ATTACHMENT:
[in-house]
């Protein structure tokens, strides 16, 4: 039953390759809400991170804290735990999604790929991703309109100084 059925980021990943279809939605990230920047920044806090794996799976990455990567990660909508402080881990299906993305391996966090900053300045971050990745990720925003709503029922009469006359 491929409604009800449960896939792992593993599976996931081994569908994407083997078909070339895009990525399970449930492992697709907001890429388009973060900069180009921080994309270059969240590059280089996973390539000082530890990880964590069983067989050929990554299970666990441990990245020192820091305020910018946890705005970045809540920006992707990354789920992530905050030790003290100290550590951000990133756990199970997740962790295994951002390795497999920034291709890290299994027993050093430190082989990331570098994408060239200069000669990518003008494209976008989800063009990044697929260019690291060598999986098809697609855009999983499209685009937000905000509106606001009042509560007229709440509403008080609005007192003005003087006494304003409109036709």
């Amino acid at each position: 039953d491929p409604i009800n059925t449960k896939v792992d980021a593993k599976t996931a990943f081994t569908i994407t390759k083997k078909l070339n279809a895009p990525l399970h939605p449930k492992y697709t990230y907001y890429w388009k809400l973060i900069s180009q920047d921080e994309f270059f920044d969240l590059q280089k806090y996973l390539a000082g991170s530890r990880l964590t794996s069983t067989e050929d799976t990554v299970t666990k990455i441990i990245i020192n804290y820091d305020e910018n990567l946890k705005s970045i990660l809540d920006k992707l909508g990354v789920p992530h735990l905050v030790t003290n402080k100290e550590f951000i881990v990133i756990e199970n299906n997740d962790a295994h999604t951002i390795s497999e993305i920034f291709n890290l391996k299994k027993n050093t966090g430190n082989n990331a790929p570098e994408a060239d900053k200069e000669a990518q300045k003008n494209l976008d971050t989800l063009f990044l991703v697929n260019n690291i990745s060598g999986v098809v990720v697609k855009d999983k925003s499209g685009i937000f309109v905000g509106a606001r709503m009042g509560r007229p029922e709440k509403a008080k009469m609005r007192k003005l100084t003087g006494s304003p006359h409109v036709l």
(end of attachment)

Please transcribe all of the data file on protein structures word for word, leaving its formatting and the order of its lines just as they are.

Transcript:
[in-house]
């Protein structure tokens, strides 16, 4: 039953390759809400991170804290735990999604790929991703309109100084 059925980021990943279809939605990230920047920044806090794996799976990455990567990660909508402080881990299906993305391996966090900053300045971050990745990720925003709503029922009469006359 491929409604009800449960896939792992593993599976996931081994569908994407083997078909070339895009990525399970449930492992697709907001890429388009973060900069180009921080994309270059969240590059280089996973390539000082530890990880964590069983067989050929990554299970666990441990990245020192820091305020910018946890705005970045809540920006992707990354789920992530905050030790003290100290550590951000990133756990199970997740962790295994951002390795497999920034291709890290299994027993050093430190082989990331570098994408060239200069000669990518003008494209976008989800063009990044697929260019690291060598999986098809697609855009999983499209685009937000905000509106606001009042509560007229709440509403008080609005007192003005003087006494304003409109036709």
């Amino acid at each position: 039953d491929p409604i009800n059925t449960k896939v792992d980021a593993k599976t996931a990943f081994t569908i994407t390759k083997k078909l070339n279809a895009p990525l399970h939605p449930k492992y697709t990230y907001y890429w388009k809400l973060i900069s180009q920047d921080e994309f270059f920044d969240l590059q280089k806090y996973l390539a000082g991170s530890r990880l964590t794996s069983t067989e050929d799976t990554v299970t666990k990455i441990i990245i020192n804290y820091d305020e910018n990567l946890k705005s970045i990660l809540d920006k992707l909508g990354v789920p992530h735990l905050v030790t003290n402080k100290e550590f951000i881990v990133i756990e199970n299906n997740d962790a295994h999604t951002i390795s497999e993305i920034f291709n890290l391996k299994k027993n050093t966090g430190n082989n990331a790929p570098e994408a060239d900053k200069e000669a990518q300045k003008n494209l976008d971050t989800l063009f990044l991703v697929n260019n690291i990745s060598g999986v098809v990720v697609k855009d999983k925003s499209g685009i937000f309109v905000g509106a606001r709503m009042g509560r007229p029922e709440k509403a008080k009469m609005r007192k003005l100084t003087g006494s304003p006359h409109v036709l």